There are now plans to bring native woodland back to Glencoe with hopes to have the iconic Three Sister planted with trees in the next 10 years.
Similar tree planting schemes have been successfully completed at West Affric, which is also owned by National Trust for Scotland, where birch, oak and rowan can now be found.
Like West Affric, it is hoped that new tree cover in Glencoe will create healthy new habitats for native Scottish species.
"I would like to see us bring back nature back into this wonderful landscape," Ms Bryce said.
She added: "We know how trees can mitigate climate change and we would like there to be more natural tree cover in Glencoe.
"That is a bit of a challenge when there are lots of deer who munch away on the saplings.
"But we tend to find if you exclude some of the deer and reduce their numbers, native trees start to regenerate naturally. This will give us a real patchwork of different habitats."
Ms Bryce said Glencoe was an "incredible landscape for nature" despite the road which slices through the land.
Nesting sites for golden eagles and rare Alpine plants find a natural home here.
But changes to the environment have already been noted as the impact of climate change starts to show itself.
Ms Bryce said: "We know that climate change is having an impact at Glencoe. Some of the species that we usually having coming in April or May are now coming out in March. Our spring species are coming earlier.
"There are several species of plant and moss that are starting to come forward."
On how Glencoe will look in the next 10 years, she added: "I think it is fair to say that quite a bit is unknown, particularly the impact of climate change on what is a very wet landscape.
"Perhaps we will see a different range of species here in the future."
The pressure of people on Glencoe is also becoming harder to ignore, with anti-social behaviour an ongoing concern for rangers.
Ms Bryce added: "Anti-social behaviour has become and issue, with fires and litter dropping a problem, particularly in Glen Etive.
"It is a shame. We do litter picks and really try and get the message out there to encourage people to really respect the landscape and take home what they brought with them.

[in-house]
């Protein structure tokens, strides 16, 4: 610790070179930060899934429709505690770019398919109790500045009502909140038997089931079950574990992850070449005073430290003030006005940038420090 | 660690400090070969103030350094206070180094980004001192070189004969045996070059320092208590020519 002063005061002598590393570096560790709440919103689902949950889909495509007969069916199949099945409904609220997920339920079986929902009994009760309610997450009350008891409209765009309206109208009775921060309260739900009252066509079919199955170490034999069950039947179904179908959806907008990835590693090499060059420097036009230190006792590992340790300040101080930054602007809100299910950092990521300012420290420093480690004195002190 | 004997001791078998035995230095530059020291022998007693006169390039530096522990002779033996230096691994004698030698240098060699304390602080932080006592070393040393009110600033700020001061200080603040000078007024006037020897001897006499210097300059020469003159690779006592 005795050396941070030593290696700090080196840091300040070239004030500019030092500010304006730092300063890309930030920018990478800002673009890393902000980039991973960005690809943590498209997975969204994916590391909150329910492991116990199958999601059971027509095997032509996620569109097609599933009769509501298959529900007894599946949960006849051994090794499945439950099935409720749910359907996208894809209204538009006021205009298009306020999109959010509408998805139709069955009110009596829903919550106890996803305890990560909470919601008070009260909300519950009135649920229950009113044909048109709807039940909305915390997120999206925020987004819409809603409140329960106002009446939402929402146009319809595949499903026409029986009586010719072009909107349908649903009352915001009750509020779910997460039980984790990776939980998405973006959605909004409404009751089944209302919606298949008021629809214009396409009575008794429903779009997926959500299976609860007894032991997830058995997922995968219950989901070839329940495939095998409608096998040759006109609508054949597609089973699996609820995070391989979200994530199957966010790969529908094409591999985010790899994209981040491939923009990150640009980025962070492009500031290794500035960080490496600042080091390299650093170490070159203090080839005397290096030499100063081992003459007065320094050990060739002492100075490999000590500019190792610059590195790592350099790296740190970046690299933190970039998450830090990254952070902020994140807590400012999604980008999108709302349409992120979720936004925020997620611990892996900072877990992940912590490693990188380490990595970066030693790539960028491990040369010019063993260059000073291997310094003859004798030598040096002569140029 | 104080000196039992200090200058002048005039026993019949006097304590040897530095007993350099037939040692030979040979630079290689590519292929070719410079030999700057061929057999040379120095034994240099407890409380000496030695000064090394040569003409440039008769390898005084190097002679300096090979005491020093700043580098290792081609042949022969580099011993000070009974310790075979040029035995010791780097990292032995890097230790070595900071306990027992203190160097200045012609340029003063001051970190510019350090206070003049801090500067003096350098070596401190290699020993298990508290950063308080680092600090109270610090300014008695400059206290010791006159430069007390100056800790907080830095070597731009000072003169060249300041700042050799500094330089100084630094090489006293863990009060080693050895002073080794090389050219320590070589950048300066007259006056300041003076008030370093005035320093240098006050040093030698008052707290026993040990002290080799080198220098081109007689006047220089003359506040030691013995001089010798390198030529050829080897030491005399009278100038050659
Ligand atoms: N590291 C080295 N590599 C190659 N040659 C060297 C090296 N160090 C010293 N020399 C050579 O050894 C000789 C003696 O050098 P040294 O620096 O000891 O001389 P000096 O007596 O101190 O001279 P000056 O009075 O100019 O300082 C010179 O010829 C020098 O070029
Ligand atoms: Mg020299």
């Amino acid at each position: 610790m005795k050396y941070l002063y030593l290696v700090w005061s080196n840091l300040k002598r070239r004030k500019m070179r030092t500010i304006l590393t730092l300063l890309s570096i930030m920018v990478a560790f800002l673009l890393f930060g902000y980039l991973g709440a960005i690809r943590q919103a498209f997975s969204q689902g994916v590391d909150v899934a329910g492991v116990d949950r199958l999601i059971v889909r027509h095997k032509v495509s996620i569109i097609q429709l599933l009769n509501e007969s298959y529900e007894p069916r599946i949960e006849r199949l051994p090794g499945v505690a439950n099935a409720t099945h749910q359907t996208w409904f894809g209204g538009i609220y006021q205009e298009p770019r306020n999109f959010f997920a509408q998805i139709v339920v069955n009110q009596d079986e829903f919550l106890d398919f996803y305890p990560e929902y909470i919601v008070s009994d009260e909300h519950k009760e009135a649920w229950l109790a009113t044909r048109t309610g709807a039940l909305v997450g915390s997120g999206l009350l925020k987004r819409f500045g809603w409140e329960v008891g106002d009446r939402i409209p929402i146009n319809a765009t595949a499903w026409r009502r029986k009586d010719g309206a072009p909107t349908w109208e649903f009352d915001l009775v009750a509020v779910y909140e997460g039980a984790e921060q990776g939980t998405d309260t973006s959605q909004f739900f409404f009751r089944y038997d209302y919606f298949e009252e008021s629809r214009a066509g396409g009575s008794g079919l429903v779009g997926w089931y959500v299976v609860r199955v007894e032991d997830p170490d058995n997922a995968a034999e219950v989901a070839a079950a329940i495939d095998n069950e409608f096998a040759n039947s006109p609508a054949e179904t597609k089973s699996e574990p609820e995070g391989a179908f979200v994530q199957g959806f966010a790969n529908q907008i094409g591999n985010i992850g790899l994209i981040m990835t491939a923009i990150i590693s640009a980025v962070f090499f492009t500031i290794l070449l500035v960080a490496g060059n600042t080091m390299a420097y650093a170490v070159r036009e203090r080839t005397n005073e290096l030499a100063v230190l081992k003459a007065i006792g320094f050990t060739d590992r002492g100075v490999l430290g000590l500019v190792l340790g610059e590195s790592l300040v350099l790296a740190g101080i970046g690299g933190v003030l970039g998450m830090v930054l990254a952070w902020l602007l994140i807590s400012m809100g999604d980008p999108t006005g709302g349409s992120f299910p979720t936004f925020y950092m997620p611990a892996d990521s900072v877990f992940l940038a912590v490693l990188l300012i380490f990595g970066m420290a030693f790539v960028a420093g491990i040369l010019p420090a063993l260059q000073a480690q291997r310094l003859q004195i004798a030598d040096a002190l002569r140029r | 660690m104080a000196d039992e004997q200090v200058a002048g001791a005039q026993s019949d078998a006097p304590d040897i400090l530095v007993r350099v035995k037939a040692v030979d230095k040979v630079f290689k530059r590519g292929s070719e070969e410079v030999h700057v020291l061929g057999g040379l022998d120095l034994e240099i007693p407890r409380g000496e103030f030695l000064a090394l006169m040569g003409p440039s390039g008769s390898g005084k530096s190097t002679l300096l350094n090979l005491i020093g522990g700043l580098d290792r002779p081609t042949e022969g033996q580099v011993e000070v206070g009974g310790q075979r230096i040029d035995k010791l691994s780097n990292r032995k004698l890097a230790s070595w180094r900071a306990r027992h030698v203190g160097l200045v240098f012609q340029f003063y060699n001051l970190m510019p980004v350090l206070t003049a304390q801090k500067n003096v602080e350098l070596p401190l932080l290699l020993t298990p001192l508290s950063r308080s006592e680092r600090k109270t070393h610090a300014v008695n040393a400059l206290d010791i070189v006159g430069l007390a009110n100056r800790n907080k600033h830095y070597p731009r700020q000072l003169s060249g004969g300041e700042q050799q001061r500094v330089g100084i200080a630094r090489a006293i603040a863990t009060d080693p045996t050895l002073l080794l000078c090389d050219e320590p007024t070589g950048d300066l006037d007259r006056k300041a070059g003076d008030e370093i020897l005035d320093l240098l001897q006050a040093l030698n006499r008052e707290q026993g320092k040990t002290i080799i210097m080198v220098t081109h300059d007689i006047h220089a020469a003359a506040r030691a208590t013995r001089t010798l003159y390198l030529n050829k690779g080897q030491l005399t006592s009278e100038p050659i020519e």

"We really want to inspire people to be mindful about the impact they can have in if they are not following paths of leaving litter behind - or parking in places they shouldn't be parking."
Guided mountain tours, Range Rover safaris and trekking paths for all abilities are designed to steer people towards the best experience possible at Glencoe.
For families venturing out on one of the many trails from the new-improved visitor centre, little rucksacks are handed out that hold walking guides and nature spotting packs to help visitors get the very most out of this wonderful environment.
Meanwhile, archaeological work in the glen that has traced lost settlements that were occupied during the time of the 1692 massacre will lead to a traditional turf house being reconstructed at the visitor's centre to help increase understanding of how people once lived in this wild and empty glen.
"We always say, if you like what we are doing at Glencoe, then become a NTS member," Ms Bryce said.
"Supporting an investment in us will support our efforts to look after this landscape.
"All the money raised supports what we do, even down to the £4 you pay in the car park .Every penny goes back into what we do for the landscape.
"We want to keep Glencoe in great condition, both now and for forever."
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For more information, visit www.nts.org.uk